Commonly asked questions:

  • What happens after the foreign national gets the K-1 Fiancé(e) Visa?

    After getting the fiancé(e) visa, the foreign national fiancé(e) enters the U.S. through a U.S immigration port-of-entry. The U.S. immigration official will give the fiancé(e) instructions on what to do when he/she enters the United States. The USC and the foreign national fiancé(e) must get married within 90 days of fiancé(e)'s entry into the United States. After marriage, the USC spouse must file the I-130 petition for alien relative and the foreign national spouse can file his/her Form I-485 Application to to Adjust Status with USCIS. Once the I-485, application has been filed, the foreign national can remain in the United States while USCIS processes the application.

  • Can a K-1 Visa holder leave the United States?

    The K-1 visa allows a fiancé(e) to enter the United States one time only. If the person leaves the United States after entering on a K-1 fiancé(e)visa, s/he may not re-enter on the same visa.

  • Can a K-1 Visa holder work in the United States?

    Upon arrival into the United States, a K-1 visa holder may file Form I-765 Application for Employment Authorization with the USCIS office for a work permit (employment authorization document).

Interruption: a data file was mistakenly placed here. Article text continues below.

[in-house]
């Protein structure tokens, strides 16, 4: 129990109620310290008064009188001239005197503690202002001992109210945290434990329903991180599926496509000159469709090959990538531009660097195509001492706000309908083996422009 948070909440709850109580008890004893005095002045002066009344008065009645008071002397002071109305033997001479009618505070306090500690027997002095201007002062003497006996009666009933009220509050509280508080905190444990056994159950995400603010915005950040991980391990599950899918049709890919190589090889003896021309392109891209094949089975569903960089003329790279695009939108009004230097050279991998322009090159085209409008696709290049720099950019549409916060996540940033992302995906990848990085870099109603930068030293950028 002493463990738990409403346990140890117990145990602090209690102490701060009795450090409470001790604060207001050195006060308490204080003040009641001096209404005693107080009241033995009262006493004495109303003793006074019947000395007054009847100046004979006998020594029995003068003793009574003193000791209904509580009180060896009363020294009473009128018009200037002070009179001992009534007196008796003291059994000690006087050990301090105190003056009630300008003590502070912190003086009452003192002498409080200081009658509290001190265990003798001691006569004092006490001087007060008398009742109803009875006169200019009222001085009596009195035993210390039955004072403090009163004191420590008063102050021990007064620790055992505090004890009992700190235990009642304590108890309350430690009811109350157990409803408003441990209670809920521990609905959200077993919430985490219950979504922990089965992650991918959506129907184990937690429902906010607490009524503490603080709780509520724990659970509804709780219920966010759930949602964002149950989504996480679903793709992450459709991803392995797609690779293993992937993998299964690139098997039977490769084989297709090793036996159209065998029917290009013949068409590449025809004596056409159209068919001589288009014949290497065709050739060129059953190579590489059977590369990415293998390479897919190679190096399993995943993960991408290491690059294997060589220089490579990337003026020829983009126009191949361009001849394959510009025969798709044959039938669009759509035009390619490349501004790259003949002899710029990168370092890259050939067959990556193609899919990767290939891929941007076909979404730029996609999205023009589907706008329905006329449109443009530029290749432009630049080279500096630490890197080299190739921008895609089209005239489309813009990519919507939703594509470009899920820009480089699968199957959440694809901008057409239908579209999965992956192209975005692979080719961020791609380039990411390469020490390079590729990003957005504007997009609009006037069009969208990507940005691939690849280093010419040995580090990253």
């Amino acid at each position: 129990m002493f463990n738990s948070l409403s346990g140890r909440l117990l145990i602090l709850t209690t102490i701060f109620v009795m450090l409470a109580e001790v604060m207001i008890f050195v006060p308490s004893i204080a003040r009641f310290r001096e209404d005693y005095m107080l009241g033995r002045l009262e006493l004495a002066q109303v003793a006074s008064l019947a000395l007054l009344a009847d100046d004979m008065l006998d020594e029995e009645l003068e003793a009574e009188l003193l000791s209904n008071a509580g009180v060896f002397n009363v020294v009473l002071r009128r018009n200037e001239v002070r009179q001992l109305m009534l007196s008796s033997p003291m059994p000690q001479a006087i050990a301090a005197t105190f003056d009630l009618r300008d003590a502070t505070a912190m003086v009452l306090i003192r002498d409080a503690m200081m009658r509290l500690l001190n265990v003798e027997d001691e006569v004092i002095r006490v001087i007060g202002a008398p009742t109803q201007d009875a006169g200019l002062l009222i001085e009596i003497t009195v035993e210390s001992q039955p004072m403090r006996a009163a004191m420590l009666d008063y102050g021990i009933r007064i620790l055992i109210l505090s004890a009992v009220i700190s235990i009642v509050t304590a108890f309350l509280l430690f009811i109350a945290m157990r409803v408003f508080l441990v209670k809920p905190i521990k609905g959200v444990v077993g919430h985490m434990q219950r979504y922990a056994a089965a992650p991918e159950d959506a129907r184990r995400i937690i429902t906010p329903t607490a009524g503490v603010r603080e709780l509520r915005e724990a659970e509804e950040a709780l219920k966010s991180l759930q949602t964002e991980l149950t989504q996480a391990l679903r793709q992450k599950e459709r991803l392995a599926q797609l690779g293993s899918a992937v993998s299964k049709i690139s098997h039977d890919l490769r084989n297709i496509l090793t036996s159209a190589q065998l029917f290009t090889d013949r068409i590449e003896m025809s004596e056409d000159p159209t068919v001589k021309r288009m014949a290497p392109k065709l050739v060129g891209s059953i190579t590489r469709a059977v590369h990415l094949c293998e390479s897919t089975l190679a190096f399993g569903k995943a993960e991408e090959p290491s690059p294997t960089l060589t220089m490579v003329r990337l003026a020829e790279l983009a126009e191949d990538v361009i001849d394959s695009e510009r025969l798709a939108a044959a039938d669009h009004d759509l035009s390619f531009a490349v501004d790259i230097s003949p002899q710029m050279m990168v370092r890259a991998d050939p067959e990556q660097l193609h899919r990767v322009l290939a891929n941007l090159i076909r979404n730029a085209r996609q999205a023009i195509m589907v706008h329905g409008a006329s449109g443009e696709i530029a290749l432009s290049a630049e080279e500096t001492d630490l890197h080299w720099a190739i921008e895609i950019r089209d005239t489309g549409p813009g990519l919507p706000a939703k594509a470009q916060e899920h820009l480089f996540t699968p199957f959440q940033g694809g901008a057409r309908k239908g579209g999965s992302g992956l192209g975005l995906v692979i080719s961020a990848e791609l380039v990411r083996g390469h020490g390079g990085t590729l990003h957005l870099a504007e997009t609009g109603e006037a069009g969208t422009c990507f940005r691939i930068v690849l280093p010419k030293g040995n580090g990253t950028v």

• Do the children of the foreign national fiancé(e) have derivative status

    If the foreign national fiancé(e) has a child (under 21 and unmarried), a K-2 nonimmigrant visa may be available for the minor child. The USC must include the names of the fiancé(e)'s children at the time of filing the Form I-129F petition. The child of a fiancé(e) may receive a derivative K-2 visa from his/her parent's fiancé(e) petition. The USC petitioner, must make sure to name the child in the I-129F fiancé(e) visa petition. After the marriage of the child's parent and the USC, the child will need to file a separate form I-485 Application to to Adjust Status. The child may travel with (accompany) the K-1 parent/fiancé(e) or travel later (follow-to-join) within one year from the date of issuance of the K-1 visa to his/her parent.

  • How long does the K-1 visa process take?

    USCIS currently takes 90-120 days to process the I-129F Fiancé(e) Visa petition. It may take an additional 3 to 4 months for additional processing by U.S. consulate to issue the K-1 visa. The actual length of time varies according to the facts and circumstances in each case. The time it takes each USCIS service center and each consulate to process the case varies. Some visa applications from certain countries require further administrative processing, which may take additional time after the visa applicant's interview by a Consular Officer. Some cases are delayed because the applicant does not follow instructions carefully or supplies incomplete information.

  • What if the applicant is ineligible for a visa?